Lessons From The “Little Log” Moth - The Warrior's Journey®

Lessons From The “Little Log” Moth

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Tsumaki Shachihoko, not to be confused with Tatsumaki Shachihoko, is a rare moth native to Japan.  This little moth is only about an inch long, maybe slightly smaller. But it’s remarkable in that it displays some of the most stunning mimicry and camouflage found in nature. The little Tsumaki Shachihoko bears a striking resemblance to a gray twig with its yellowish wood exposed at each end. It looks just like a little log, like a tiny scrap of wood that no bird would be interested in.

Tsumaki Shachihoko achieves this camouflage effect with an expert arrangement of color, markings, and shape. The yellowish color at each end not only has the shade of exposed wood, but also has the striation markings which resemble the grain of wood. Even the shape of the wing tips of this moth resemble the jagged edge of a broken twig. The body and wings of the moth not only have the same gray color of tree bark, but also display the dark streaks that resemble tree bark patterns.

There are obvious theological implications from this moth. For one thing, God is an artist. He must be the author of all this mimicry art in nature. Some of this divine artwork is displayed by numerous creatures which would be otherwise vulnerable to predators. But the combination of color, patterns, and shape make them blend into their background, look undesirable, and sometimes give a threatening appearance (as with “eye spots”). There are even examples of three-dimensional painting in this mimicry artwork. Only a supremely talented God could create the genetic information necessary to generate this life-saving art for little and vulnerable creatures.

But there’s another truth displayed by this little moth – and other creatures like him. God is the God of equity and justice. God “evens the playing field” in nature. To the small and vulnerable of His creatures, God gives clothing that camouflages them from the eyes of predators. To other harmless creatures He makes them look like harmful ones. To some vulnerable creatures, God gives the ability to multiply stupendously. To others He gives speed, the ability to burrow, or the ability to fly.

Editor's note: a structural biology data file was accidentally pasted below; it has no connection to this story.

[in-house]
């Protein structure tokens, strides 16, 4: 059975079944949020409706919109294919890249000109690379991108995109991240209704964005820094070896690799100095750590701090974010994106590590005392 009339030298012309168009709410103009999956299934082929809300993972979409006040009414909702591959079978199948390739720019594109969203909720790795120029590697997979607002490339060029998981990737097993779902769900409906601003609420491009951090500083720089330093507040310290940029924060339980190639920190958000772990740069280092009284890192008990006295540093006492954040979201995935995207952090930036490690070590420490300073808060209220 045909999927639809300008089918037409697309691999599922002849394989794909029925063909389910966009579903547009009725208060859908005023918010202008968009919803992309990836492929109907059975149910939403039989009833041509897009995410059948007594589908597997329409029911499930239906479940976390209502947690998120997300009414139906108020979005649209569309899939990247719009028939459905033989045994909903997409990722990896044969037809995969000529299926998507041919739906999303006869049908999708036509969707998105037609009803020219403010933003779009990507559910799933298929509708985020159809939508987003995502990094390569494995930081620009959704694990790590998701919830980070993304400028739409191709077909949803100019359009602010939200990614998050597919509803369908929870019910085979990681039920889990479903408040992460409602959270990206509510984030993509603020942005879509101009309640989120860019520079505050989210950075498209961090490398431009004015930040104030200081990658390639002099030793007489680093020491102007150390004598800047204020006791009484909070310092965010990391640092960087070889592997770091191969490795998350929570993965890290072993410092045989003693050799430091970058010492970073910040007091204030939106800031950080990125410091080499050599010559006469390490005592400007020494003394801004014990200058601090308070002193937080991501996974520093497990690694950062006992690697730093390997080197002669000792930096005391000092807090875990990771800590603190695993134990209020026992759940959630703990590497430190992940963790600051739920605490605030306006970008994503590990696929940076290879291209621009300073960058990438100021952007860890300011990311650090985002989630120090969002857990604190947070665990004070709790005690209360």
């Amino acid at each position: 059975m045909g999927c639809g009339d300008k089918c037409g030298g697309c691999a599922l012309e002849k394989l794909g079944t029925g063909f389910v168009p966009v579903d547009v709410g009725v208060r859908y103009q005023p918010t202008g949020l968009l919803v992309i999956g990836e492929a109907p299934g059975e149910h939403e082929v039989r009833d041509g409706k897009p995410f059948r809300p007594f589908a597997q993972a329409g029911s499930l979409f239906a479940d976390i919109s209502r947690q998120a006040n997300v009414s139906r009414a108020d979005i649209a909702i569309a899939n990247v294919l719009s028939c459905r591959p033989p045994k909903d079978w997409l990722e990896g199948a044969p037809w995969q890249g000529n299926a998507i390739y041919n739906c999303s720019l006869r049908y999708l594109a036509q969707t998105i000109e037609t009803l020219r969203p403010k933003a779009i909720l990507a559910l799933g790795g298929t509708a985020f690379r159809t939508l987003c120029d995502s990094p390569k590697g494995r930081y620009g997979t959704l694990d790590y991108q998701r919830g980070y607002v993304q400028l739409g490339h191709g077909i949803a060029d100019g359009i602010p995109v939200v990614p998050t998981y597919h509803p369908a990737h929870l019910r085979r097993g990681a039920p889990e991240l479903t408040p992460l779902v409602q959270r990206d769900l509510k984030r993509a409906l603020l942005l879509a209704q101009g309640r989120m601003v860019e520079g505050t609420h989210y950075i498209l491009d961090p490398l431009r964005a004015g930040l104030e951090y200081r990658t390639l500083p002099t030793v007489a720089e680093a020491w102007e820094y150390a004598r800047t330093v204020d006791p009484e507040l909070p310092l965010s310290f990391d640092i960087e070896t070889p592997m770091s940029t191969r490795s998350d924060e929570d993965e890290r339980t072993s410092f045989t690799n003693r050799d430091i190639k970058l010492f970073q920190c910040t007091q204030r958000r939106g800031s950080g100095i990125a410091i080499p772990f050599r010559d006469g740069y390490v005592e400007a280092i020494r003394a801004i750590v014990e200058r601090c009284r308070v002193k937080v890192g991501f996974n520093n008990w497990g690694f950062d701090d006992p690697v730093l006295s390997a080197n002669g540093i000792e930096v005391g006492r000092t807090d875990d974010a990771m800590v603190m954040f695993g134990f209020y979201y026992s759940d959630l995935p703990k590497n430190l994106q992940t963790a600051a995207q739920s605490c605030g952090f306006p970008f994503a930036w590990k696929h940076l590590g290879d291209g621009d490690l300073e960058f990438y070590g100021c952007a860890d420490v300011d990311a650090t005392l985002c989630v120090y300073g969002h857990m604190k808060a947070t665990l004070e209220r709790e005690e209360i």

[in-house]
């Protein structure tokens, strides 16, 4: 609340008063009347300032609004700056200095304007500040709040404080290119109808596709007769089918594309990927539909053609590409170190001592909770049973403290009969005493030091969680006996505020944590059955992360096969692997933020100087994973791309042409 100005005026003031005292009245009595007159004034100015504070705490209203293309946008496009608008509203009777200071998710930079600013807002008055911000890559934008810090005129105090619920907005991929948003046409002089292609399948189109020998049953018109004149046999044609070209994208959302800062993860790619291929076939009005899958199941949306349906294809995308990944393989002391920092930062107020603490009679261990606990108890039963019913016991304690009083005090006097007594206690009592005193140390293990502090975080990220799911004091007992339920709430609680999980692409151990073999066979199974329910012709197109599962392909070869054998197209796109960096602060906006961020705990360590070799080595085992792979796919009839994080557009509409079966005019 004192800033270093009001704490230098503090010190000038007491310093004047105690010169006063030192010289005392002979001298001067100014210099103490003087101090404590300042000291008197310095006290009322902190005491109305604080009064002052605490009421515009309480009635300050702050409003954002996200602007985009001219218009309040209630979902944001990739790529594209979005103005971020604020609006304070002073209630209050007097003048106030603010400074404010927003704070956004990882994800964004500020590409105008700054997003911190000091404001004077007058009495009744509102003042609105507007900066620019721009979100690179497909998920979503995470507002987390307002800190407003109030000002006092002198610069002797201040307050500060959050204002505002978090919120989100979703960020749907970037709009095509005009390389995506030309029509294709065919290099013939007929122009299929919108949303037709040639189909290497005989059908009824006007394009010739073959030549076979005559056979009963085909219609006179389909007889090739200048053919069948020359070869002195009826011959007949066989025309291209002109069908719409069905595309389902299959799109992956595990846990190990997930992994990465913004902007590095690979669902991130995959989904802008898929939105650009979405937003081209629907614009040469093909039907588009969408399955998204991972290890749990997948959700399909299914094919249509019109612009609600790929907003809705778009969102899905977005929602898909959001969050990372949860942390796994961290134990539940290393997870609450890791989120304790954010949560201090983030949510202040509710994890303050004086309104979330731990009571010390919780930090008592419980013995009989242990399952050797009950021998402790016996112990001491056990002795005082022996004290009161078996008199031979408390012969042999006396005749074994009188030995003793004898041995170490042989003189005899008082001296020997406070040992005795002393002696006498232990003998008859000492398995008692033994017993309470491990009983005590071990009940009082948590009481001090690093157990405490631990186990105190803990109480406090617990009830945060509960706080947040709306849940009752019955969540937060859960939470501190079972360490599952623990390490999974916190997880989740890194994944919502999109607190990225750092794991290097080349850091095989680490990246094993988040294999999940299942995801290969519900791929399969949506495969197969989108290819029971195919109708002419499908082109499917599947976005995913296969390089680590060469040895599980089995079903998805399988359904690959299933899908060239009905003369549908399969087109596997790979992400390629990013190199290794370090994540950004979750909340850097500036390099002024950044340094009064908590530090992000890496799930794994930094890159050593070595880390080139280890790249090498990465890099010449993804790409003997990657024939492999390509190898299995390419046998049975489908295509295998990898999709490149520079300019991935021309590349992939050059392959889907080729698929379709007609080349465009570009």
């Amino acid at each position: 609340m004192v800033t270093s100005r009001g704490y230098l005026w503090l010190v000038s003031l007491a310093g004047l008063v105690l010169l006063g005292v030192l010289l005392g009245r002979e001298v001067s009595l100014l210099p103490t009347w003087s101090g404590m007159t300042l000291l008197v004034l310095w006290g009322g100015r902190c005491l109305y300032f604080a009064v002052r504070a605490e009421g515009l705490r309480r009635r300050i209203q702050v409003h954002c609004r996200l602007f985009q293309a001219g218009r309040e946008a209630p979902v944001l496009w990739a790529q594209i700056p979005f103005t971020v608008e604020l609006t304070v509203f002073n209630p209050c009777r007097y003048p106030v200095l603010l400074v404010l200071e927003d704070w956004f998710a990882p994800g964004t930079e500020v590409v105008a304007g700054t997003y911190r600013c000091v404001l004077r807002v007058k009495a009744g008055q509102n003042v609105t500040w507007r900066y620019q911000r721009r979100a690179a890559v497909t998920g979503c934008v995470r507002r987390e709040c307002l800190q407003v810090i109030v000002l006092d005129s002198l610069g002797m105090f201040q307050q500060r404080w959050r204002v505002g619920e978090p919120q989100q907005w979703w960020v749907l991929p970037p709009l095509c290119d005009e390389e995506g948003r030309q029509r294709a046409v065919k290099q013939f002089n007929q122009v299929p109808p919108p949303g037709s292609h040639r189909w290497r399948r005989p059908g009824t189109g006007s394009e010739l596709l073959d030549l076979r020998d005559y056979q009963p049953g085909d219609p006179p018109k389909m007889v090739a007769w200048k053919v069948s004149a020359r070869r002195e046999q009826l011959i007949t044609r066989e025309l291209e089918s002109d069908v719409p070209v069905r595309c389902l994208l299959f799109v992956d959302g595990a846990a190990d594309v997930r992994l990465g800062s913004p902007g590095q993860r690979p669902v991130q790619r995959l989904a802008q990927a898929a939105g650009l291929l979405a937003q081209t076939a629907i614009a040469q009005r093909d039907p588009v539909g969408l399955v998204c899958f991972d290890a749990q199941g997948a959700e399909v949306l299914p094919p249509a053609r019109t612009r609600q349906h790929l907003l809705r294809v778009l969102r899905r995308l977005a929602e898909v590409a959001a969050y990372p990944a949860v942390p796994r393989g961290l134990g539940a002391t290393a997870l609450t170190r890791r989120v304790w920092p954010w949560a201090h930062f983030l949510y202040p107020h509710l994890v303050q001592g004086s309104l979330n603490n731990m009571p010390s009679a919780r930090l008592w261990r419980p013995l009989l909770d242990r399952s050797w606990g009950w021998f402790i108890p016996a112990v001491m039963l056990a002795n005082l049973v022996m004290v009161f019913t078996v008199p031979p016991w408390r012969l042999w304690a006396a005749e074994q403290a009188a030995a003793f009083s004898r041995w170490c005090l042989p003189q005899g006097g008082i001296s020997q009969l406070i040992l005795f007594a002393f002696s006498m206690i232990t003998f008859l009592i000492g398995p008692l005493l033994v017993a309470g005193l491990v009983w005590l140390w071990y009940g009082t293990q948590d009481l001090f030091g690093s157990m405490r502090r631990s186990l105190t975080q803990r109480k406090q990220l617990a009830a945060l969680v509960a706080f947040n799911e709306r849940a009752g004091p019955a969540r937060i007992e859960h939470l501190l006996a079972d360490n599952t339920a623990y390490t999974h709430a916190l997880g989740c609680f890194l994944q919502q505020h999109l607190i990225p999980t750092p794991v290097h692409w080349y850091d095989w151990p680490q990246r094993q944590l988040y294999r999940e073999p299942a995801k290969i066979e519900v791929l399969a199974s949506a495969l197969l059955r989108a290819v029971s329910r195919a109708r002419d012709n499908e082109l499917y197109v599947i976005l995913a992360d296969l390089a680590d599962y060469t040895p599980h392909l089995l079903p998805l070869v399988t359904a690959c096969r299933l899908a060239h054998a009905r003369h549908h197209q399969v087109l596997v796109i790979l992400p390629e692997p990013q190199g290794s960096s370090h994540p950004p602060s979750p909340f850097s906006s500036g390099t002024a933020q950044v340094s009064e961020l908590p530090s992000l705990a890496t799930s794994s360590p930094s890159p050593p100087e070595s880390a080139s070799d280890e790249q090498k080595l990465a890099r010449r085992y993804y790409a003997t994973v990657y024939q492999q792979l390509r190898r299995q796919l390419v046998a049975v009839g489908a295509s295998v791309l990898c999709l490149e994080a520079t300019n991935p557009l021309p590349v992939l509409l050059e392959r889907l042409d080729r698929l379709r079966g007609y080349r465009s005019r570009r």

Consider another example of divine equity in nature. Have you ever noticed the appearance God gives to the infant offspring of animals? They appear so cute and lovable. Why is that? Couldn’t this be a defense mechanism for the vulnerable as well?

True, most predators are bullies and deliberately pick on animals smaller than they. They target the young and harmless-looking. But in eyes of most creatures the sweet and innocent look of the infant young evokes compassion and love. And why not? Who is more vulnerable and in greater need of protection and nurturing than the infant young of man and beast?

Therefore, God gives the infant young of His creatures an appearance – and a voice – that stirs compassion in the hearts of adults. This is the case even between the young of one species and the adults of another. Several years ago the news reported the story from India of a rampaging elephant which demolished a house. But then, hearing the cries of a baby in the house, the raging elephant stopped to rescue the crying infant from the wreckage.

In one way or another God implements equity in His creation. He gives the weak, the small, and the vulnerable the advantage they need to survive and succeed in life’s challenges. And if He does this in nature, shouldn’t we expect Him to do so among those He created in His image? Jesus said so. Jesus declared that, if God exerts so much effort to faithfully feed the birds and gloriously clothe the grass, He will do much more to care for those He loves and sent His Son to redeem (Matthew 6:25-34)?

I’m not suggesting that we should leave everything to God and not be concerned for the small, the weak, and the vulnerable of society. But should we fall into those categories, our own protection should not be our preoccupation. Our protection should not be an obsession. Rather, in the words of Jesus, we should make serving God and pleasing Him our pursuit. And if we make God Himself our priority, then He’ll do infinitely more to protect us and champion our cause than any army, government, or program could possibly do (Matthew 6:33).

So, get your priorities right by giving Christ first place in your life. Then, watch and see how God does a far better job of watching over you and taking care of your needs (Psalm 34:4-22; 37:1-40; 91:1-16).

PRAYER:  Dear Lord Jesus, into Your loving and capable hands I place my life and all that concerns me. Please keep me from being distracted by all the fears and concerns that drive unbelievers to anger, madness, and death. Open my eyes to see You and help me to always keep my sight fixed upon You. In Your most holy name, Amen.

(Information from: https://www.odditycentral.com/animals/perfectly-camouflaged-moth-looks-like-a-twig-fragment.html; https://www.chicagotribune.com/os-elephant-rescues-baby-20140313-post.html)

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